A gifted artist and sculptor of Buryat origin, born on the shores of Baikal, is Dashi Namdakov. His family belongs to the honored caste of darkhan-blacksmiths, as Buryats consider this craft to be a gift of God.
His father made carpets and furniture, painted and carved wood. He passed his talent on to Dashi, who uses ornamental casting, forging and mixed techniques to create ancestral art in bronze, copper, gold, silver, gem stones and ivory. He also uses horsehair and wood for his art, inspired by Buryat folk tales, the taiga and steppe, rivers and mountains, but above all, by Lake Baikal.
Dashi Namdakov has shown his works in many Russian exhibitions and abroad. His sculptures can be found in the Hermitage of Saint Petersburg, the Museum of Oriental Art in Moscow, and in the Museum of Irkutsk, Siberia. The figures represent Buryat horsemen, nomads, shamans and totem animals.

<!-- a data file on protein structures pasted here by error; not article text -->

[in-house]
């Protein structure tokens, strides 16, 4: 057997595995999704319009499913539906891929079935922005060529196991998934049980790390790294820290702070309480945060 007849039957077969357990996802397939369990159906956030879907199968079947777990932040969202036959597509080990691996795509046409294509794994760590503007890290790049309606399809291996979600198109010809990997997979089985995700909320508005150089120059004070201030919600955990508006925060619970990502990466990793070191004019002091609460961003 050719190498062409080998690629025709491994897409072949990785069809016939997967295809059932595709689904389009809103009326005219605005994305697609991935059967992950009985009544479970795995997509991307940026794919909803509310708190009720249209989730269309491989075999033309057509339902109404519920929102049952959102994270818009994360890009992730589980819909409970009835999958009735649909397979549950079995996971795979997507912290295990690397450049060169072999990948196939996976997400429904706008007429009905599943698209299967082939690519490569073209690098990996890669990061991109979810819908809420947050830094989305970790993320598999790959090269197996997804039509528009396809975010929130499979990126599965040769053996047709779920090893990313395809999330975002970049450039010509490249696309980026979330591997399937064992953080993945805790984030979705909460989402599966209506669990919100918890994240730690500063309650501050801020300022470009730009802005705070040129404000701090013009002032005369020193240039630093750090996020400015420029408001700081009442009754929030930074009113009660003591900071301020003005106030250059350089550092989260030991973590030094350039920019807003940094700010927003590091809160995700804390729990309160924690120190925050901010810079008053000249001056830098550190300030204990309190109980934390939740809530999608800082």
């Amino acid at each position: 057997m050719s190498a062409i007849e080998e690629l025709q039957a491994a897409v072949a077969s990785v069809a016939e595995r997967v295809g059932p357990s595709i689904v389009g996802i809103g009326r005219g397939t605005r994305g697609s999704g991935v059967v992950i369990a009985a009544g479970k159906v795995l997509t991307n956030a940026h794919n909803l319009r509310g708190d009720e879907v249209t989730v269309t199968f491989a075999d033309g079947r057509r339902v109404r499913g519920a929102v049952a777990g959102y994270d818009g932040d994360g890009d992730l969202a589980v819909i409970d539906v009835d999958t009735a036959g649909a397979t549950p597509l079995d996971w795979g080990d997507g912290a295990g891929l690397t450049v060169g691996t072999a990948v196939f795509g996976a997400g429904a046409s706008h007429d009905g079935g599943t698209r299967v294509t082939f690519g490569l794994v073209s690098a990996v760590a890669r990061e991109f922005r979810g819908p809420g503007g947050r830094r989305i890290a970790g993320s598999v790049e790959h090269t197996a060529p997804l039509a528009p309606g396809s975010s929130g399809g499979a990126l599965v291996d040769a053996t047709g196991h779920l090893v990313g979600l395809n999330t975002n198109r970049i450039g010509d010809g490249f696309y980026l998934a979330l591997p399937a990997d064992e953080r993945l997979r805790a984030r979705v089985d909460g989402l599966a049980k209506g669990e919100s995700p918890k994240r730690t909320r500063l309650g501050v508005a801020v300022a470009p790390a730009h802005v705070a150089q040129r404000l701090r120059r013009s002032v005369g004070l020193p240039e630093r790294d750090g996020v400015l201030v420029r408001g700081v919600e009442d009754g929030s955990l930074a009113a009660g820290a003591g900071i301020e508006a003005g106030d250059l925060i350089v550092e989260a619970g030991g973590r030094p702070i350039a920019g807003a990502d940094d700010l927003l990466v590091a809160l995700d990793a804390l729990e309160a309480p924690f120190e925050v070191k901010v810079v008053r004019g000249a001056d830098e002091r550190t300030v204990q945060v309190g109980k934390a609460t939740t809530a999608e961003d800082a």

The artist dreams of opening an international arts center near Lake Baikal, a sort of ecovillage with workshops for artists. May the guardian-spirits help him to make this dream come true.
May they also assist the young people who come to Baikal as volunteers from all over Russia to clear the territory of garbage. Their aim is to draw people's attention to the necessity of environmental protection for the pearl of Siberia.
The Russian Government under President Vladimir Putin decided to spend 58 billion roubles on the cleansing of the area. Half of the sum will be used to clean the lake, the other half to reduce waste.
Sacred Baikal might even get its own ombudsman soon, as the Director of the Limnology Institute of the Russian Academy of Sciences, Mikhail Grachov, suggested.
Surely, the Russian Federation will take the necessary steps to preserve the lake as a sparkling jewel in Siberia for future generations.
May they all be able to enjoy the waters of this magic place with the blessings of the Thirteen Lords of Olkhon for another 25 million years to come.